Fiona Rose Marie Combs

Fiona Rose Marie Combs

Fiona Rose Marie Combs

Fiona Rose Marie Combs

Fiona Rose Marie Combs

Facebook Twitter Pinterest Plusone Email

Book Review: The Jazz Files

by hollycombs

The Jazz Files by Fiona Veitch SmithThe Jazz Files by Fiona Veitch Smith is an engaging and delightful read. (Ironically, the first book I selected after my Fiona was born was authored by a Fiona.)

Shortly after arriving in London in 1920, Poppy Denby takes a position as an assistant at a newspaper — hoping to start her own career as a journalist. But when the political editor drops dead, Poppy begins a journey unlike anything she imagined to learn the truth about the article he had been working on, one with very personal ties to her own family. But her determination to dig up the past puts her and those she loves in danger…

I enjoyed reading this well-written mystery and getting to know the characters of this new series by a new-to-me author. The heroine, Poppy, is easy to like and relatable — she isn’t an expert at much of anything, but she has spunk and determination. Her friends are a smattering of personalities and generations, each unique and likeable in their own way.

The antagonists are, unfortunately, somewhat more one-dimensional. I wish Smith had put more effort into making them relatable in their own way, or at least more believable.

I appreciated that Smith didn’t put Poppy’s romantic life at the forefront of this story and instead focused on the mystery to be solved and Poppy’s growth as an independent young woman of the 1920s. However, the themes of romance and first love are woven quietly into the background and make you want to see how her relationships evolve.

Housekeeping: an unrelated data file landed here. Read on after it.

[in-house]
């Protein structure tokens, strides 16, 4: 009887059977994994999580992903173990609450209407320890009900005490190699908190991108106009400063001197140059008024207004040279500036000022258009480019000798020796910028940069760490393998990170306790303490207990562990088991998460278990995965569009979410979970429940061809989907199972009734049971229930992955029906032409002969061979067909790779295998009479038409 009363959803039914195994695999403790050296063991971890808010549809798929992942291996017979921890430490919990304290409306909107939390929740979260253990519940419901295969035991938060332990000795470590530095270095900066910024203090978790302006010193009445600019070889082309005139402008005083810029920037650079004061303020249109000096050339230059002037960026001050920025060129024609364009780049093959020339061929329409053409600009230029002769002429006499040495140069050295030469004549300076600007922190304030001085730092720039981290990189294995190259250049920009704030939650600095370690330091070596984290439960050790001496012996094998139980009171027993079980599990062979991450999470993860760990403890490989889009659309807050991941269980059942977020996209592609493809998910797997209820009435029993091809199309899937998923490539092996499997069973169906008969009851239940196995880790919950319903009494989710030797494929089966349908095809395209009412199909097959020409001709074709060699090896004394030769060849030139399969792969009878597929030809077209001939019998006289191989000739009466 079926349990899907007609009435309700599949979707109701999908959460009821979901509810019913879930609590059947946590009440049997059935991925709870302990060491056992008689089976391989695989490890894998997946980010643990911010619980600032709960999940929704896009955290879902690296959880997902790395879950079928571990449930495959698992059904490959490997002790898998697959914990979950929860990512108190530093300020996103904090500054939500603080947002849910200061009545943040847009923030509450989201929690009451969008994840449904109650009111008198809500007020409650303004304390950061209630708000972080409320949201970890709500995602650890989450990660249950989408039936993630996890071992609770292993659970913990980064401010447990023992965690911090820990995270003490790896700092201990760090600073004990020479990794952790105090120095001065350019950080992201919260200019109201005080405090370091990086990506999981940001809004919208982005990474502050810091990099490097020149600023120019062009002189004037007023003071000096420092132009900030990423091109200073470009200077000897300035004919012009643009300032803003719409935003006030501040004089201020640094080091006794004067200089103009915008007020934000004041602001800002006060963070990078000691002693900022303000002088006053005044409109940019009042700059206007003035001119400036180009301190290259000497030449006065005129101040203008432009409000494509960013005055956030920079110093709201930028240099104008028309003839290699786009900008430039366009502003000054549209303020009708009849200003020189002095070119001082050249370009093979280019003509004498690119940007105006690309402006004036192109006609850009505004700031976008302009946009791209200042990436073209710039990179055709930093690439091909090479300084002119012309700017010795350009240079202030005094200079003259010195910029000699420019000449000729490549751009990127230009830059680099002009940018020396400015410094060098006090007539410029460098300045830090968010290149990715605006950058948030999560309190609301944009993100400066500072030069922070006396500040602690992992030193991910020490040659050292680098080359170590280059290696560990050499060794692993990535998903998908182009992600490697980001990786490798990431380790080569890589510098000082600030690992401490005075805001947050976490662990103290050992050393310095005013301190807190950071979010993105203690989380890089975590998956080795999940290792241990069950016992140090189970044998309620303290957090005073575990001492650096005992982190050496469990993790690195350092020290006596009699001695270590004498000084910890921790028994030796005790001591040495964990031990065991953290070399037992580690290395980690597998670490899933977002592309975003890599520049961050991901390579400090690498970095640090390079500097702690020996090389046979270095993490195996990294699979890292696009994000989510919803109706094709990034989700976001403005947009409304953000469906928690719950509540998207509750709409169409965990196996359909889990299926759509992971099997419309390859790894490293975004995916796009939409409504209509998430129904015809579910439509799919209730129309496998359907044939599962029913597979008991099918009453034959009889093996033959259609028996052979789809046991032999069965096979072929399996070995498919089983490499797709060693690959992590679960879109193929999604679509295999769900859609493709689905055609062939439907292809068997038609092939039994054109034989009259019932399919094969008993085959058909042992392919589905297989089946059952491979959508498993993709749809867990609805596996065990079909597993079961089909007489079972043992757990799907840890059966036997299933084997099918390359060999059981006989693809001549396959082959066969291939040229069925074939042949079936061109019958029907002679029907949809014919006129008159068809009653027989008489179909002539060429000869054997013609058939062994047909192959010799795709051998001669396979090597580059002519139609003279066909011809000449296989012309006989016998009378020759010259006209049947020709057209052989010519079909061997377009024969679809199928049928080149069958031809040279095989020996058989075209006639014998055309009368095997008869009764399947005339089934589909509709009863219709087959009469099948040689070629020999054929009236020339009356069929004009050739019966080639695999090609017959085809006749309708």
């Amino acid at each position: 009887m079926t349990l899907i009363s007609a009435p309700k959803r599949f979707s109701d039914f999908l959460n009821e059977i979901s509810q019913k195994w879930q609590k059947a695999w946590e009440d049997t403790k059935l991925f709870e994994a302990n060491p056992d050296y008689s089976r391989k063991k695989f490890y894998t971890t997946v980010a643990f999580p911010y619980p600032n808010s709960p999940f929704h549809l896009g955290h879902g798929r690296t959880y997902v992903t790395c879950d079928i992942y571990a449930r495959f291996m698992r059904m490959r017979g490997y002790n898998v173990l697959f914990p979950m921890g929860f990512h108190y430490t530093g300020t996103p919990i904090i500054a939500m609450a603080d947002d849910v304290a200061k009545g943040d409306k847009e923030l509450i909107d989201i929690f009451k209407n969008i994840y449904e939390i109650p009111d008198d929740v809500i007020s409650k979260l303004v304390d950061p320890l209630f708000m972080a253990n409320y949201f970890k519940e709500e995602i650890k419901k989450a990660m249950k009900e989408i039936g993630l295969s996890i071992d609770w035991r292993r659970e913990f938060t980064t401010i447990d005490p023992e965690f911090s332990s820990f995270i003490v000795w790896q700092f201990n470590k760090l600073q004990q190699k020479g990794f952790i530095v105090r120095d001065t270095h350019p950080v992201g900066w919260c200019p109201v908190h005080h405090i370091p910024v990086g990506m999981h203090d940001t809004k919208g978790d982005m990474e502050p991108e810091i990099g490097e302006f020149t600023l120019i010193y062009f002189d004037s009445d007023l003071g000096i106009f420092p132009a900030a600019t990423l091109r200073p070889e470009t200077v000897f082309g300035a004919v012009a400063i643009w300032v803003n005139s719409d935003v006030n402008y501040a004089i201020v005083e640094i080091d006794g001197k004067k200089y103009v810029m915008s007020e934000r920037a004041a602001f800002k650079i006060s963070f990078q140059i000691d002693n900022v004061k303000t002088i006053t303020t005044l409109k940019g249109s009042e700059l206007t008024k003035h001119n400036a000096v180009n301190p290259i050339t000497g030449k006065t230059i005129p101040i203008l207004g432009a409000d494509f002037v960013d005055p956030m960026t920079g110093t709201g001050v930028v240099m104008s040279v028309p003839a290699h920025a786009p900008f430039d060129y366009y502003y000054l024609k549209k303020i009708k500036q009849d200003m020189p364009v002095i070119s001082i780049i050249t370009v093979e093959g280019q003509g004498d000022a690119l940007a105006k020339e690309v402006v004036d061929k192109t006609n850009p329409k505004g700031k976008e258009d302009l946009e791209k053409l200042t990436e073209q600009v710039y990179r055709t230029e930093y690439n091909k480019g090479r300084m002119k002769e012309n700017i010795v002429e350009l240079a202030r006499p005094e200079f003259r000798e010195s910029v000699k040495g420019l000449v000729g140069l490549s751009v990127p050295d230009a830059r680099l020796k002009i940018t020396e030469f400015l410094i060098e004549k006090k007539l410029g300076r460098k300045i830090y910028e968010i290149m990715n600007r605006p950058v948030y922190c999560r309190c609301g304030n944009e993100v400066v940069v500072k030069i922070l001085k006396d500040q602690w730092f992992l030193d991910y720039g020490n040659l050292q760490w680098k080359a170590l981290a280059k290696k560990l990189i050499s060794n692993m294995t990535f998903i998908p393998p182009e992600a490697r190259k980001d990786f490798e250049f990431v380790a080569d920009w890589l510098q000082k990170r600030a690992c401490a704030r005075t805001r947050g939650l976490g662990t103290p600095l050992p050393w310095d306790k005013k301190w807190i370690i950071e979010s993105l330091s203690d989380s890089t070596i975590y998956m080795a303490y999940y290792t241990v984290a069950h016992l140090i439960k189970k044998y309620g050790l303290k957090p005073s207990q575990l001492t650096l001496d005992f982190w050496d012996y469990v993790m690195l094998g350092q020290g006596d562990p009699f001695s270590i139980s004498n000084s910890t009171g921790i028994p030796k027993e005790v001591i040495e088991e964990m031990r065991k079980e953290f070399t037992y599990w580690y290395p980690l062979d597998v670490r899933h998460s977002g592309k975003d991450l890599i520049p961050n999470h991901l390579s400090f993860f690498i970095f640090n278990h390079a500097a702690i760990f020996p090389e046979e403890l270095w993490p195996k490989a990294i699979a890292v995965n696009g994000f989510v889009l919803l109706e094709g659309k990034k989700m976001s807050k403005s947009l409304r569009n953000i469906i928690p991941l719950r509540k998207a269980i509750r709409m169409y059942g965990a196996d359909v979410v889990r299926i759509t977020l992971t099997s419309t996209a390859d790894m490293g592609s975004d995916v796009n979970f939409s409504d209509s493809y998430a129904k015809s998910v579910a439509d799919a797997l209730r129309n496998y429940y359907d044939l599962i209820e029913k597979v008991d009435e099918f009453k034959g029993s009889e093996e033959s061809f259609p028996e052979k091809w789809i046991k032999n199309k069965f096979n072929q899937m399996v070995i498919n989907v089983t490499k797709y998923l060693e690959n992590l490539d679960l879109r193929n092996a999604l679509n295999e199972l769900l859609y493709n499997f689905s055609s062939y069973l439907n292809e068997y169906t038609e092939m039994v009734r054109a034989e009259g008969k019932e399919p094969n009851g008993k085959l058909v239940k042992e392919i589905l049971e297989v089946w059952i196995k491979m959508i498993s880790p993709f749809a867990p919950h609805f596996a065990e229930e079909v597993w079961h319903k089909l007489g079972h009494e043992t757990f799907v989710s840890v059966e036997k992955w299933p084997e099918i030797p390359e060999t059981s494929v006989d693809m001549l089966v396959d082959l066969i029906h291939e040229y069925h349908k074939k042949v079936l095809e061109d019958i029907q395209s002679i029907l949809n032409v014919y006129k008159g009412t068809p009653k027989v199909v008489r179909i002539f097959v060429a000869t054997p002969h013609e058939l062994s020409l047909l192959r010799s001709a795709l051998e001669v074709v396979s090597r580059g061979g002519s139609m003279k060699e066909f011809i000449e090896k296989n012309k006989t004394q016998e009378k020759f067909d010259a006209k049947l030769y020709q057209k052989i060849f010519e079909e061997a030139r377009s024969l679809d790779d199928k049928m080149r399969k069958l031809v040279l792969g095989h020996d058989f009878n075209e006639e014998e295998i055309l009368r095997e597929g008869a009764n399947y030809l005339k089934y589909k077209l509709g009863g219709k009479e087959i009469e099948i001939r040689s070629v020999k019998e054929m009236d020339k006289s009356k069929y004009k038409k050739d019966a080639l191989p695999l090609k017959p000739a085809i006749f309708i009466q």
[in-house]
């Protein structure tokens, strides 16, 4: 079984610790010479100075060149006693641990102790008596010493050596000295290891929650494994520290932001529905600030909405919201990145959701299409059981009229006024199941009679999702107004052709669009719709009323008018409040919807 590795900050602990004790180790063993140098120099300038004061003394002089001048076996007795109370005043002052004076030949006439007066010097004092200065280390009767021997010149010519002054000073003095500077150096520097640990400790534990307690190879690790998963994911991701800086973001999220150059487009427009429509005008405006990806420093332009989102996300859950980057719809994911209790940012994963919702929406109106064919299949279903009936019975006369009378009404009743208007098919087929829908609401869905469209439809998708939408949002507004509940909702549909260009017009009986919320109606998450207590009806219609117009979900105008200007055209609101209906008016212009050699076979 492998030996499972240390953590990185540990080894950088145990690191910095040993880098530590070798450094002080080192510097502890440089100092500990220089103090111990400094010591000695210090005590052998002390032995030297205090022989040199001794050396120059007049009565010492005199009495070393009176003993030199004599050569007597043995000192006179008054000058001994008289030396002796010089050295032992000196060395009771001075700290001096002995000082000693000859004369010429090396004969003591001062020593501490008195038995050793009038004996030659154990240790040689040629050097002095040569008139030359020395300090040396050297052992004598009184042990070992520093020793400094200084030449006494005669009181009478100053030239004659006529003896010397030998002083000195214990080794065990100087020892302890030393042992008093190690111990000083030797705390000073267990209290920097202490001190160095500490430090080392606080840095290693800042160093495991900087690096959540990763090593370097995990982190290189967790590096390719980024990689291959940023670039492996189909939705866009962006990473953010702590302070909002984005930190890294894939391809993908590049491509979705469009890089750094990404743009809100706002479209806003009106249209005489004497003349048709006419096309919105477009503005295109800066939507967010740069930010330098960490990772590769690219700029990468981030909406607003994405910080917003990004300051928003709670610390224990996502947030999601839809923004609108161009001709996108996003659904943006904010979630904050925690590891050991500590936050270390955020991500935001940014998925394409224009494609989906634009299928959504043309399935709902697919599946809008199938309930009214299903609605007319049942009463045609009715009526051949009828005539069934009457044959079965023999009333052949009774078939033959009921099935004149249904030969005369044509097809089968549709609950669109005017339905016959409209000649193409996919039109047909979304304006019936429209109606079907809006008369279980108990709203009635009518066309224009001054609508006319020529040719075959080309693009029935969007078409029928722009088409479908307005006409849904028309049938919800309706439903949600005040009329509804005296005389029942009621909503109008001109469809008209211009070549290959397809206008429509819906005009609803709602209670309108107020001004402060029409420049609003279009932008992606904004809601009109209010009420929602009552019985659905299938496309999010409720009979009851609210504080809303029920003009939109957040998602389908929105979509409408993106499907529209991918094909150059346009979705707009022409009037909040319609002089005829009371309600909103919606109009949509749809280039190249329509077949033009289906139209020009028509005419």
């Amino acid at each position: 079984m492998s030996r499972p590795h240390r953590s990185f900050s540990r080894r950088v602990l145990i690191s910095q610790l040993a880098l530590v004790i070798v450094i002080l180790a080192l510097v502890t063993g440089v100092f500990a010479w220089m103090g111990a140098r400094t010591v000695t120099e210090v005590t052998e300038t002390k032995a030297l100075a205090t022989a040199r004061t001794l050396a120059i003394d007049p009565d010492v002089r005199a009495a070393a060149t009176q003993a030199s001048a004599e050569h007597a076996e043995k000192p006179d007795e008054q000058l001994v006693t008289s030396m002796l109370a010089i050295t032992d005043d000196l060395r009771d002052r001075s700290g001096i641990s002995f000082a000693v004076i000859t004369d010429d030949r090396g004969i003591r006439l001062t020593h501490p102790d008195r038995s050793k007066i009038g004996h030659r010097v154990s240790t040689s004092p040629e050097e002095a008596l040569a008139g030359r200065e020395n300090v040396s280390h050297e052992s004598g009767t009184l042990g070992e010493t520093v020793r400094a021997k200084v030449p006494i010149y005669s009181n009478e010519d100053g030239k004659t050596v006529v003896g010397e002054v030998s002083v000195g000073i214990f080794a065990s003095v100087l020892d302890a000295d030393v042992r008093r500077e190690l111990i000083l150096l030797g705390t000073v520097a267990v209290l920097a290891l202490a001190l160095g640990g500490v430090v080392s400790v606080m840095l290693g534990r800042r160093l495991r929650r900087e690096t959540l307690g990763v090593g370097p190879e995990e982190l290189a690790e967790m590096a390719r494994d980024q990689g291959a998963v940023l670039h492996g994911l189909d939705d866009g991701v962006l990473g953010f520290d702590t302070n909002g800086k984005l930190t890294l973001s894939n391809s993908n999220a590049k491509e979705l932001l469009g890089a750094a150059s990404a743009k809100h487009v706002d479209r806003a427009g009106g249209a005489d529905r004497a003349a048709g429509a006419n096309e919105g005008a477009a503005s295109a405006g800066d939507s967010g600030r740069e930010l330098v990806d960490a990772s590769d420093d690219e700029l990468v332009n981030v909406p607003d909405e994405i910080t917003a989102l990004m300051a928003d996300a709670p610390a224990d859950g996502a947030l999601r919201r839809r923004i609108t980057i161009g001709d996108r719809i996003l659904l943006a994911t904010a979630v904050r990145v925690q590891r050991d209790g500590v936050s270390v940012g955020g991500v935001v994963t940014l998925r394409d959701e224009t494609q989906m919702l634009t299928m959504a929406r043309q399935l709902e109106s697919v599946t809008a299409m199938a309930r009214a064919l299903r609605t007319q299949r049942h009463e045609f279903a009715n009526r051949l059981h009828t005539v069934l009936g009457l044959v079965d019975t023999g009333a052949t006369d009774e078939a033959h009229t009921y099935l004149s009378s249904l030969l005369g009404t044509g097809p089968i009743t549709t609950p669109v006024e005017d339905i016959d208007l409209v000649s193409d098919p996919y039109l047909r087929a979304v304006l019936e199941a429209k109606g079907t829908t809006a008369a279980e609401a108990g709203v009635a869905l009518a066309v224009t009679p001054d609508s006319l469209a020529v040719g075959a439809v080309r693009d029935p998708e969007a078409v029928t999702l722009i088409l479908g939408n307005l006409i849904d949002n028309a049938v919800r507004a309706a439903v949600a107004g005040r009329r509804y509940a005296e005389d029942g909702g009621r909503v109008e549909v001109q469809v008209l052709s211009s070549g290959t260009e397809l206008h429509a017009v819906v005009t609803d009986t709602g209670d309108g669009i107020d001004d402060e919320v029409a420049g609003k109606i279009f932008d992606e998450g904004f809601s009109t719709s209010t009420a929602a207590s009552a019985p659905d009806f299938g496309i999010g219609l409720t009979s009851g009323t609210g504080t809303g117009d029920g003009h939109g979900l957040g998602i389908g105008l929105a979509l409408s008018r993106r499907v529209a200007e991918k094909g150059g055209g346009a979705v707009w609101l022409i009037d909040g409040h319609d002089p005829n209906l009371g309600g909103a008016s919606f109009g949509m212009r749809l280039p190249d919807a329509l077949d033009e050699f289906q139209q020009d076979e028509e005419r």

The setting was perhaps my favorite part of the book — and the reason why I picked it up in the first place. England in the roaring 20s is a fascinating place. I loved the historical context, from jazz clubs and bobbed haircuts to suffragette history. Smith stuck closely to the accurate history of the time, taking liberty only with a few dates in the world she created for Poppy.

I look forward to following Poppy’s adventures in the roaring 20s as more Poppy Denby Investigates books are released!

I received a complimentary copy of The Jazz Files from Lion Fiction, but I was not otherwise compensated for this review. All writing, thoughts, and opinions are solely mine.

Facebook Twitter Pinterest Plusone Email

Winter Light

by hollycombs

I know that as a Northern girl living in southern Virginia, I feel out of place at times. Winter doesn’t really feel like winter here.

It’s gray and brown and dull. It rains and mud proliferates everywhere. It’s rather depressing. I was reminded just how much I miss my northern winters this morning.

I awoke with the sun shining in my windows, and as I opened my eyes to it I knew without a doubt that there was snow on the ground. I didn’t need to look out the window. I didn’t need to slip on my glasses.

I could tell simply by the quality of light this morning that the sun’s rays were bouncing off the white crystals in the yard and producing an almost magical bright light for the world.

So when I tell my southern friends that I miss the snow, it isn’t just the skiing or the crunch under my feet. It isn’t just the beauty of a wood covered with a fresh blanket of white — unsoiled by human touch. It is the very sun itself and the way it shines through my windows on a chilly winter’s morn.

sunshine

Facebook Twitter Pinterest Plusone Email

Scrappy Theme by Caroline Moore | Copyright 2016 Blue Like That | Powered by WordPress